Value-based care is a concept that is spreading throughout the healthcare industry. Many believe it could become the industry standard. Although the healthcare industry hasn’t reached that point yet, that day may eventually arrive. In preparation, use this guide to learn all about value-based care.
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Value-based care is a medical services model in which practitioners and providers are paid based on the quality of their care. The concept is the work of the Centers for Medicare & Medicaid Services (CMS). In fact, the Department of Health & Human Services had previously aimed to convert 30% of fee-for-service Medicare claims to the value-based system. However, as of 2018, only 25.1% of all claims (Medicare or otherwise) were value-based.
As of 2018, roughly 1 in every 4 claims was value-based.
Payers reimburse physicians operating on a value-based care model different amounts of money depending on how their services encourage patient health. In this system, high-value care is defined as enabling patients to live comfortable lives and avoid chronic conditions.
Value-based care models differ substantially from traditional fee-for-service models. The primary differences between the two models are as follows.
These are some of the reasons the government and many prominent healthcare organizations have advocated for a gradual shift to value-based care:
Value-based healthcare is more than a theoretical concept. Many effective value-based models already exist. These models are explained below.
CMS developed ACOs to increase the quality of services paid for via Medicare. The idea underlying ACOs is that primary care doctors should work with outside practitioners and hospitals to coordinate high-quality, low-cost patient care at every step of the way.
The ACO arrangement incentivizes each group involved in a patient’s care to work toward a common goal: the patient’s well-being. By comparison, in fee-for-service models, each group might instead prioritize providing as many services to the patient as possible, ordering excessive tests to earn more money.
The link that connects all the disparate entities in an ACO is the patient. As such, the patient is as involved in their care as their providers are.
Data sharing is also key in ensuring the members of an ACO remain focused on the same goal. Although most data points pertain solely to one patient, they can depict a bird’s-eye view of how an entire population is faring. ACO members also share their data with payers as the evidence for claim values.
VBP, another CMS program, introduces a value-based model for acute care hospitals. VBP is perhaps the most concrete value-based model: Payers adjust their reimbursements based on the quality of care provided. This approach incentivizes acute care hospitals to avoid adverse events and act more transparently. It also encourages hospitals to prioritize patient satisfaction and engagement at all levels, resulting in better patient outcomes.
Medical homes aren’t necessarily physical structures. Instead, they’re teams of practitioners spread among several facilities who all play a role in a patient’s care. The patient’s primary care doctor will oversee all practitioners’ involvement and communicate closely with the patient. This results in a unified experience as the patient moves from doctor to doctor.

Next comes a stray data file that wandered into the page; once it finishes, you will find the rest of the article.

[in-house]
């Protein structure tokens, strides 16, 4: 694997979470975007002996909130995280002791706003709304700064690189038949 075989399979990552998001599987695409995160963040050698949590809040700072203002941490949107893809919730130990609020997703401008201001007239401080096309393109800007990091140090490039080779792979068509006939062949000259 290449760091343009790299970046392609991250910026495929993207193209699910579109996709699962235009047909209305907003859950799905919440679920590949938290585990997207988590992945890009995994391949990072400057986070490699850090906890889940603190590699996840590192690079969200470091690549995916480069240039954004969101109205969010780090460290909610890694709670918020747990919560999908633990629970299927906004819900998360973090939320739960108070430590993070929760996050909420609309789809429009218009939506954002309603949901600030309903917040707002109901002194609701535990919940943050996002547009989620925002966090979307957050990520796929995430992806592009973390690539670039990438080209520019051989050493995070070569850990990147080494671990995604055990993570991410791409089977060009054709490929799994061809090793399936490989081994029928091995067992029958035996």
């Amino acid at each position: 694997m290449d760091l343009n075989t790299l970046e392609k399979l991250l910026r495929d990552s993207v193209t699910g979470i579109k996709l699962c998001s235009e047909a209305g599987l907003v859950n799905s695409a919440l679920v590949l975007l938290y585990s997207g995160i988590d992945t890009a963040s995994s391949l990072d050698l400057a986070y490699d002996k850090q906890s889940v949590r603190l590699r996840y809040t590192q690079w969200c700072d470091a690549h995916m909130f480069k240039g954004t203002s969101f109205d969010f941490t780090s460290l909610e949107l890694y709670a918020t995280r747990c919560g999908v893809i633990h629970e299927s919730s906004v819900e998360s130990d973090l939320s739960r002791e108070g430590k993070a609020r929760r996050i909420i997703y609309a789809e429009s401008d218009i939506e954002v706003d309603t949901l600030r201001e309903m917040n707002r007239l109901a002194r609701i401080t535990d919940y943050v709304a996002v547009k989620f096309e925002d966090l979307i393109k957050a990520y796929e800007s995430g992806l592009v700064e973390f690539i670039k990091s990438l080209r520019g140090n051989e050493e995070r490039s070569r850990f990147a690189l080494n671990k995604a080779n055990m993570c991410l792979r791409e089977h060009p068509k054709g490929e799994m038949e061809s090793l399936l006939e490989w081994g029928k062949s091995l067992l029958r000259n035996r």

The term “medical home” is a misnomer. It represents a figurative structure within which a patient’s many providers are housed.
Medical home models are predicated on the interoperability features that come with the best medical software. These features ensure that disparate facilities can share clear, fully comprehensible patient data in HIPAA-compliant ways. They allow all of a patient’s practitioners to see key lab results or other data at a moment’s notice, preventing dips in the quality or consistency of care.
The PCMH and ACO models overlap in the way they involve the patient and provider on equal levels. The PCMH model’s heavy emphasis on data sharing resembles the ACO model as well. Both models can eliminate care redundancies and the extra money lost to them.
In some ways, bundled payments are part of all the above value-based models. However, they merit discussion on their own, since their structure may best explain value-based care’s potential to disrupt the medical industry.
Practitioners working in bundled payment models file one claim for all services provided to a patient in a given period. This bundling is the opposite of standard medical billing and coding, in which each service provider gets its own ICD-10 or CPT code. This model both introduces substantial potential for error (though claim scrubbers can help on that front) and incentivizes providers to prioritize quantity over quality. Bundled payments solve these problems.
In bundled payments, only one number matters: the value of the patient’s care experience. The number of tests, exams, diagnoses and appointments that comprise the patient’s care cycle is insignificant compared to the signifier of an excellent patient outcome. This means that an extensive set of tests and encounters that barely improves the patient’s health is less valuable than a smaller set with a highly positive outcome.
Value-based care presents a potentially radical shift in how medical services are provided and paid for. As steps toward this model proceed, medical billing experts will notice how they affect longtime billing procedures. That’s why outsourcing your medical billing to a third-party company is a good idea. Consider our review of AdvancedMD, which is best for large practices, or our review of DrChrono, which is better for small practices.
With medical billing companies in your corner, you’ll never fall behind as the medical industry transitions from fee-for-service models to value-based models.